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The Encyclopedia of Oklahoma History and Culture

The Campbell Mine on the north side of Mount Scott
(4129, Frederick S. Barde Collection, OHS).


Beginning with the earliest European exploration of Oklahoma, mineral wealth, particularly gold, held a special interest. As early as 1765 Spanish mining activity existed in the Wichita Mountains in the southwestern portion of the state. But folklore recounts gold mines in McCurtain County of southeastern Oklahoma, as well as in the area east of present Grand Lake, and even in the Arbuckle Mountains in the south-central part of the state. Tales of buried Spanish gold abound, ranging in location from the Great Salt Plains in the western part of the state to the forks of the North and South Canadian rivers near Eufaula. Even Jesse James reputedly buried some of his stolen gold at various spots within the state. Through the romantic haze of all those golden dreams, the only area of proven gold production lies in the Wichita Mountains.

Beginning around 1890 prospectors found abandoned Spanish mine workings and evidence of considerable gold, silver, and copper mineralization in the Wichita Mountains area. By 1895 a full-fledged gold rush was underway in that region, which lay in the restricted area of the Kiowa-Comanche-Apache Reservation. The U.S. Army and the Indian police fought a losing battle to keep these interlopers out between then and 1901 when the reservation was opened to general settlement. Between 1901 and 1910 a massive amount of gold prospecting occurred. More than two thousand mining claims were filed and a dozen or more small smelters built. Mine shafts ranged from a few feet in depth to more than two hundred feet beneath the surface, and reported ore values fluctuated wildly from less than a dollar to more than six hundred dollars per ton, with estimated processing costs ranging around five dollars per ton. Thousands of prospectors entered the Wichitas, and a number of towns, including Wildman, Meers, Golden Pass, Craterville, Oreana, Hollis, and Doris, sprang up. Granite, with its access to the railroad, served as the main distribution point for men and material.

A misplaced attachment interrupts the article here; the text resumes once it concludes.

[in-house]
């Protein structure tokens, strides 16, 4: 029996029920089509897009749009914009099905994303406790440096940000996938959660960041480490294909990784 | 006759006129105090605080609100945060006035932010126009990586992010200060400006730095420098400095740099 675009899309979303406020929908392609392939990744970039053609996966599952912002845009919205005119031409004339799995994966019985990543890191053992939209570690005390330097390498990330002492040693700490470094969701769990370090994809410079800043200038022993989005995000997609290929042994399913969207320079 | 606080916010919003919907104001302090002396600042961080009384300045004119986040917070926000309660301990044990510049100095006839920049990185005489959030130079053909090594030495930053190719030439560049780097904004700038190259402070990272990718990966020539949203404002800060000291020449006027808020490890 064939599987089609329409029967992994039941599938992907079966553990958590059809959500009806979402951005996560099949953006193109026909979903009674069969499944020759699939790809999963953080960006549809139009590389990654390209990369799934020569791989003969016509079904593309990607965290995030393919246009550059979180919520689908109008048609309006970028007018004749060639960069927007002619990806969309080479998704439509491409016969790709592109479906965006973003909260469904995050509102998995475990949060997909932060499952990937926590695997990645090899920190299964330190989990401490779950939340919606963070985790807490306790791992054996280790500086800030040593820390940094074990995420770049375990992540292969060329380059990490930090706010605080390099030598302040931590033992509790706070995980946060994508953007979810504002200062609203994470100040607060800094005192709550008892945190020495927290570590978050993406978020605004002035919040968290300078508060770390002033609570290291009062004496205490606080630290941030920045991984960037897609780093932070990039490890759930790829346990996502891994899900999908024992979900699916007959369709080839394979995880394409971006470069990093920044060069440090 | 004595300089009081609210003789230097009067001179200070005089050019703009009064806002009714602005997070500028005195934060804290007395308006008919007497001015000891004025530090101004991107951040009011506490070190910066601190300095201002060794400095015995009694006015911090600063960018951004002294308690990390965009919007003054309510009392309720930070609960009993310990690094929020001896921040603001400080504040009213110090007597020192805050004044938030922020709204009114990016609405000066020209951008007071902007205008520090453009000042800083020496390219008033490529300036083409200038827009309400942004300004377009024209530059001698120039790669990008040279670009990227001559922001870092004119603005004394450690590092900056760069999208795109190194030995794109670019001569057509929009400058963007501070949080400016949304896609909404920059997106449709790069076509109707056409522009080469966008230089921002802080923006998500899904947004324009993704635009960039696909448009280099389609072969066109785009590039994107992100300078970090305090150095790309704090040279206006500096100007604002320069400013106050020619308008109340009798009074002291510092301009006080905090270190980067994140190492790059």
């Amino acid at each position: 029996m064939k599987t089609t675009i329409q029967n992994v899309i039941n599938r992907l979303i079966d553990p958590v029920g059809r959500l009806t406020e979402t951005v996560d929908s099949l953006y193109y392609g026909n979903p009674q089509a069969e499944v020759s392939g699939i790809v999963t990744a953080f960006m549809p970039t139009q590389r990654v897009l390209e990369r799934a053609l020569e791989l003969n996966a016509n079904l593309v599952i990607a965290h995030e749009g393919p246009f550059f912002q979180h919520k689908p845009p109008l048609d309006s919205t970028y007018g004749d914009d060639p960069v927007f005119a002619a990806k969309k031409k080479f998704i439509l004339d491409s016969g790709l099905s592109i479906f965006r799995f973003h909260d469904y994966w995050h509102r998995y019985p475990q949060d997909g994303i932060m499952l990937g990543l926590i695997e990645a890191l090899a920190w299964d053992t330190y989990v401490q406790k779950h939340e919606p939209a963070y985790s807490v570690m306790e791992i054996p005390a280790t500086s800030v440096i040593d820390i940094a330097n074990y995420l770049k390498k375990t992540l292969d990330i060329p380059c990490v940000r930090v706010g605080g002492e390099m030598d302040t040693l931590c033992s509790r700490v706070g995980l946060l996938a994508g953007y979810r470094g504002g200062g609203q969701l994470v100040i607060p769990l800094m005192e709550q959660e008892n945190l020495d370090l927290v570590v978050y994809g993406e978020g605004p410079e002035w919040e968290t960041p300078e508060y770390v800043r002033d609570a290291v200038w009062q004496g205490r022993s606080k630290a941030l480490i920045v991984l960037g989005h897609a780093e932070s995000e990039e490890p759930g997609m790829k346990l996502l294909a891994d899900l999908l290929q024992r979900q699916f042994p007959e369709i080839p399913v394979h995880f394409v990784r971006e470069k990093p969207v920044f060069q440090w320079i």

Despite all the time, money, and labor put into it, gold mining in the Wichitas was doomed to failure. Only isolated pockets of ore had high assay values, and the overall value of the ore per ton did not warrant large-scale production. Further, the surface veins proved to be of small size and quickly pinched out at shallow depths. In its 1916 report on the state's natural resources, the Oklahoma Geological Survey noted that "much prospecting has been done in Oklahoma for gold and silver. The search has been carried on for years, and up to the present time not enough has been found to be of any economic value." It went on to say that, "many people have been induced to invest in stock selling schemes and fake prospects without any returns on their money." Since the publication of that 1916 report on gold mining in Oklahoma, little has occurred to change its conclusions.

Bobby D. Weaver


Daily Oklahoman (Oklahoma City), 2 April 1939.

B. L. Phipps, "Lost Gold Mines of Oklahoma," The Chronicles of Oklahoma 7 (September 1929).

C. W. Shannon, Handbook on the Natural Resources of Oklahoma (Norman: Oklahoma Geological Survey, 1916).

Tulsa (Oklahoma) Democrat, 28 September 1900 and 5 October 1900.

Steve Wilson, "Dauntless Gold Seekers of the Wichitas," in Drill Bits, Picks, and Shovels: A History of Mineral Resources in Oklahoma, ed. John W. Morris (Oklahoma City: Oklahoma Historical Society, 1982).

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The following (as per The Chicago Manual of Style, 17th edition) is the preferred citation for articles:
Bobby D. Weaver, “Gold,” The Encyclopedia of Oklahoma History and Culture, https://www.okhistory.org/publications/enc/entry?entry=GO003.

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